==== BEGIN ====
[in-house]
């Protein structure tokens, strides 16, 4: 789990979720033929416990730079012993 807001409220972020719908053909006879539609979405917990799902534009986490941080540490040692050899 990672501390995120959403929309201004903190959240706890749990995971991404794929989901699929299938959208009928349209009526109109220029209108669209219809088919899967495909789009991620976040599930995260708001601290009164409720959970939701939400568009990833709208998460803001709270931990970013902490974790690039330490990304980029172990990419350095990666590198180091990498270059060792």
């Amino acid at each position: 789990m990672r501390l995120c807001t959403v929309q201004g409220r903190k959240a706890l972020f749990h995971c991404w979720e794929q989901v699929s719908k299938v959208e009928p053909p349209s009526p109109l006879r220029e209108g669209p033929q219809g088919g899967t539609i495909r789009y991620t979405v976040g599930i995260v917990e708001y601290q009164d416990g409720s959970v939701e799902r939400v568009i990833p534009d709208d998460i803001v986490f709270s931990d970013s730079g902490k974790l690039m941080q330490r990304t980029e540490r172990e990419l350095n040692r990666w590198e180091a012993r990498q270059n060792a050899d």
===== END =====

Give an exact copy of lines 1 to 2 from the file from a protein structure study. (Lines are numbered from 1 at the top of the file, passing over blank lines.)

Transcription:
[in-house]
């Protein structure tokens, strides 16, 4: 789990979720033929416990730079012993 807001409220972020719908053909006879539609979405917990799902534009986490941080540490040692050899 990672501390995120959403929309201004903190959240706890749990995971991404794929989901699929299938959208009928349209009526109109220029209108669209219809088919899967495909789009991620976040599930995260708001601290009164409720959970939701939400568009990833709208998460803001709270931990970013902490974790690039330490990304980029172990990419350095990666590198180091990498270059060792």